It seems that an amateur weather station for the Alaska Department of Transportation at Jim's River, Alaska, measured a temperature of minus 79 F Saturday, only one degree from the all-time U.S. low temperature record of minus 80, then immediately stopped transmitting (meaning it's possible it went below that). Global Cooling enthusiasts wondered (on the Watt's Up blog, which broke the story) if the data outage was a government conspiracy, especially after NOAA's NWS said the data was inadmissible because it was "amateur."
But let's look closer. All stations, and their elevations are shown below, along with the low temperatures on Jan. 28. The closest official transmitting NWS "official" station is Bettles, Alaska, 24 miles to the west-northwest, reported -63 the same day. Because low temperatures can vary drastically within miles due to elevation and snow cover changes (see Illinois record low 2009 discussion), I think that it's plausible that stations in the area could have reached into the minus 70s.
Something else working in favor of the minus 79 reading is that satellite temperatures were measured at minus 73.1 F nearby. Satellite temperature estimation, however, is far from "official" and even though they matched an official surface station nearby by two degrees, the CIMSS blog admits "there is not always a direct 1:1 correspondence between satellite-sensed IR surface temperature values and the actual air temperature measured within an instrument shelter at a height of 5 feet above ground level."
I am familiar with the Davis weather station installed at the Jim's River location, and the CR123 lithium battery that keeps it transmitting (in fact, I just was troubleshooting one at a local school this morning). Neither is guaranteed to work beyond minus 40 F, and it's amazing that it made it as low as it did (or maybe it didn't, and the temperatures were wrong). I can't imagine that the station was sabotaged, as so few people even know of the U.S. record's existence.
Yes, the Prospect Creek airport "official" NWS weather station - only a mile away and at similar elevation - was also out of service, but it has been for some time. Gobbler's Knob only dipped to minus 35, but it is much higher in elevation; the cold air would have been draining into Jim's River. The knee-jerk reaction would be to disqualify the Jim's River reading, because it was operating outside of the temperatures where accuracy can be guaranteed. (Because all the outside data dropped out, not just the temperature, it's not likely that the missing data was a result of a quality control algorithm inside the station or at the Mesonet).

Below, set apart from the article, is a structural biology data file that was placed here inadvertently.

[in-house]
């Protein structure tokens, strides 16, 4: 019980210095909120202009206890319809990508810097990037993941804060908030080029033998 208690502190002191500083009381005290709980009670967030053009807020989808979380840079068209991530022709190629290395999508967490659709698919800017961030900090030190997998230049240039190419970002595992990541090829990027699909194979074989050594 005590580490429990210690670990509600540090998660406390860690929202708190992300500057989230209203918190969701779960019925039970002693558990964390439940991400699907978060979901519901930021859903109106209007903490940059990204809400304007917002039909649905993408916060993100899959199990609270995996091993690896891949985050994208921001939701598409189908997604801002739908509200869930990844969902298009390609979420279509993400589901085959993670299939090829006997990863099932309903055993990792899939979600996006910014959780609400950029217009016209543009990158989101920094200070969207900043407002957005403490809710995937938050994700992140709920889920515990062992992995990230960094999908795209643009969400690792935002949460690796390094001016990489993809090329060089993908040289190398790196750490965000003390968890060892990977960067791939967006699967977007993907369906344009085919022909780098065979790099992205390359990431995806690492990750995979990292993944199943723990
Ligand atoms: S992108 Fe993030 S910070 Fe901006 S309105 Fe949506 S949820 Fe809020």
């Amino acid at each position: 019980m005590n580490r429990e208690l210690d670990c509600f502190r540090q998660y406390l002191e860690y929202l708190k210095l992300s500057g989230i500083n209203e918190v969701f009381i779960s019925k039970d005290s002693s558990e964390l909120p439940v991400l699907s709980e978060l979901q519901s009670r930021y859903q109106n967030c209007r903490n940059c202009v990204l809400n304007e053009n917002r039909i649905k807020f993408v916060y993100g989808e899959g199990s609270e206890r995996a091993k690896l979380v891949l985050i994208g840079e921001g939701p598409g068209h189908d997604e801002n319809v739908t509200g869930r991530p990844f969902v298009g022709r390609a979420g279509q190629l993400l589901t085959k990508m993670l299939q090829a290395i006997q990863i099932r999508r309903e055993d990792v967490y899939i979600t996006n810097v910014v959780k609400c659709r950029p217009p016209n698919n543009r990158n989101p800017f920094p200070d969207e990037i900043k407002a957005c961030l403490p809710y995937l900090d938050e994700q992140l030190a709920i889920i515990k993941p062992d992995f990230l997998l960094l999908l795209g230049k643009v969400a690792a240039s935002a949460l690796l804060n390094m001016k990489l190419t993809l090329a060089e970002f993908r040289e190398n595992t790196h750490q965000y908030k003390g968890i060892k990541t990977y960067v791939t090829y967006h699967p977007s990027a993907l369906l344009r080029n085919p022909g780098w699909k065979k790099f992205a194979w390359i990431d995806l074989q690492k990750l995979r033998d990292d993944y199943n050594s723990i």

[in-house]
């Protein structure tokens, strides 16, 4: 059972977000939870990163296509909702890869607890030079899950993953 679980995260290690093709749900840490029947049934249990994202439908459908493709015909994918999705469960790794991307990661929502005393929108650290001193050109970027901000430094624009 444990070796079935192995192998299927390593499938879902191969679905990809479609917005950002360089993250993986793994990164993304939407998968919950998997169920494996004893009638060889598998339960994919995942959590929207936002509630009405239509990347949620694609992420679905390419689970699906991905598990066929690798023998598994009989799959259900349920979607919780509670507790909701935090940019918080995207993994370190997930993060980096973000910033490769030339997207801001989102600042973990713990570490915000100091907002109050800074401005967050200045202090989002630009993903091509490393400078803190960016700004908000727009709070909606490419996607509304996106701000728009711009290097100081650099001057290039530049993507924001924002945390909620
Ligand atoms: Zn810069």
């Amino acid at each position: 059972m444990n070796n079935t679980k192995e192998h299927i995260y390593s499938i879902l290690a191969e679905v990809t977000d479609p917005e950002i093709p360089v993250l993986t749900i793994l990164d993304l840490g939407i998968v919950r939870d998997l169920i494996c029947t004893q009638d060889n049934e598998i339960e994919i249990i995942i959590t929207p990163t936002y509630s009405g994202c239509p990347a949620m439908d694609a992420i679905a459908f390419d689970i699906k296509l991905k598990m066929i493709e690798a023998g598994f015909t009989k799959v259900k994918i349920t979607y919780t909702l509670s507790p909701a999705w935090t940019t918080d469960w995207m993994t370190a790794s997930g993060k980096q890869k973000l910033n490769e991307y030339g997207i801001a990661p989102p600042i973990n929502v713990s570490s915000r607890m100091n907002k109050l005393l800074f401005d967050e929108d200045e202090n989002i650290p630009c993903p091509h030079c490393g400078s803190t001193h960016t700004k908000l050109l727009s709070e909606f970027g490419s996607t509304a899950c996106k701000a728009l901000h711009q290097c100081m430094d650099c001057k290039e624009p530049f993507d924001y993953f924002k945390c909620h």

Even if a manual observation won't be considered "official" for the record books, the National Weather Service should dispatch someone with an accurate thermometer to Jim's River this morning, where the station is now reading minus 72. If that confirms the reading, then it's probable that it did reach at least minus 79. On the other hand, if it's way off, then it probably didn't happen.
Snow was reported in Pennsylvania and New York on May 24, as viewers looked forward to temperatures in the 20s on Memorial Day Weekend.
The damage from the Moore, Okla., tornado of May 20, 2013, is incredible. These radar loops show the immensity of the tragic storm.
When I saw that Google had created a 30-year satellite time-lapse of Earth, I knew where the most impressive weather-related animations would be.
Whatever you call them -- "Ice Needling," "Ice Surges," or "Ice Shoves," or "Ice Heaves" -- a phenomenon that I first blogged about in 2009 is back -- with a vengeance!
17 years ago on this date, while I was taking my freshman exams at UNCA, a "cut-off" low was rumored to dump 57" of snow at nearby Mount Pisgah... but is that reading reliable?
Tornado reports and warnings are down for 2013 so far, and the last 12 months, but what about severe-thunderstorm-warned areas and lightning strikes?